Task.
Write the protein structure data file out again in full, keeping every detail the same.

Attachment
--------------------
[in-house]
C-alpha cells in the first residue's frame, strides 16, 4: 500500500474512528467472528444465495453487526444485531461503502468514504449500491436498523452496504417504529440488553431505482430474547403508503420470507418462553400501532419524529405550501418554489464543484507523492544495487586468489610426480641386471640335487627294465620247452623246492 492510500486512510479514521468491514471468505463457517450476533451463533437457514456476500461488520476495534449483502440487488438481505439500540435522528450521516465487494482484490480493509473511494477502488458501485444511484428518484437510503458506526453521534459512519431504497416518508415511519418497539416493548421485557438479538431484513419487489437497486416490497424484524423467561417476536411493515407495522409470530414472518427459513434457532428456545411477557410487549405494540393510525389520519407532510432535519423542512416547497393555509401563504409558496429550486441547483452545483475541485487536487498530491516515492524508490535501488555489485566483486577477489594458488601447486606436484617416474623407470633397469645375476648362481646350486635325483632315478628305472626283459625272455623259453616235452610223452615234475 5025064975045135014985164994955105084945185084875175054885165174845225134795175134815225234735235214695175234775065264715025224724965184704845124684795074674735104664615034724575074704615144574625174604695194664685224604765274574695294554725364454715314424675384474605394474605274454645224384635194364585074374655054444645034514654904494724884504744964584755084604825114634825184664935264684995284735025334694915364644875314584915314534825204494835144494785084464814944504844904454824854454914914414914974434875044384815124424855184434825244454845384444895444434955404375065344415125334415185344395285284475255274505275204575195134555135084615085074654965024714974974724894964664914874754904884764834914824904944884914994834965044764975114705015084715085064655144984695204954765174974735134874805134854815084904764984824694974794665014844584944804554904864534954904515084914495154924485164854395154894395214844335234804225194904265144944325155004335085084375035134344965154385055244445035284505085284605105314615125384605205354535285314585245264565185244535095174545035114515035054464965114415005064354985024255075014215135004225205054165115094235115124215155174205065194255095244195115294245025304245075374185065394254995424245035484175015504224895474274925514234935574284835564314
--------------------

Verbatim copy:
[in-house]
C-alpha cells in the first residue's frame, strides 16, 4: 500500500474512528467472528444465495453487526444485531461503502468514504449500491436498523452496504417504529440488553431505482430474547403508503420470507418462553400501532419524529405550501418554489464543484507523492544495487586468489610426480641386471640335487627294465620247452623246492 492510500486512510479514521468491514471468505463457517450476533451463533437457514456476500461488520476495534449483502440487488438481505439500540435522528450521516465487494482484490480493509473511494477502488458501485444511484428518484437510503458506526453521534459512519431504497416518508415511519418497539416493548421485557438479538431484513419487489437497486416490497424484524423467561417476536411493515407495522409470530414472518427459513434457532428456545411477557410487549405494540393510525389520519407532510432535519423542512416547497393555509401563504409558496429550486441547483452545483475541485487536487498530491516515492524508490535501488555489485566483486577477489594458488601447486606436484617416474623407470633397469645375476648362481646350486635325483632315478628305472626283459625272455623259453616235452610223452615234475 5025064975045135014985164994955105084945185084875175054885165174845225134795175134815225234735235214695175234775065264715025224724965184704845124684795074674735104664615034724575074704615144574625174604695194664685224604765274574695294554725364454715314424675384474605394474605274454645224384635194364585074374655054444645034514654904494724884504744964584755084604825114634825184664935264684995284735025334694915364644875314584915314534825204494835144494785084464814944504844904454824854454914914414914974434875044384815124424855184434825244454845384444895444434955404375065344415125334415185344395285284475255274505275204575195134555135084615085074654965024714974974724894964664914874754904884764834914824904944884914994834965044764975114705015084715085064655144984695204954765174974735134874805134854815084904764984824694974794665014844584944804554904864534954904515084914495154924485164854395154894395214844335234804225194904265144944325155004335085084375035134344965154385055244445035284505085284605105314615125384605205354535285314585245264565185244535095174545035114515035054464965114415005064354985024255075014215135004225205054165115094235115124215155174205065194255095244195115294245025304245075374185065394254995424245035484175015504224895474274925514234935574284835564314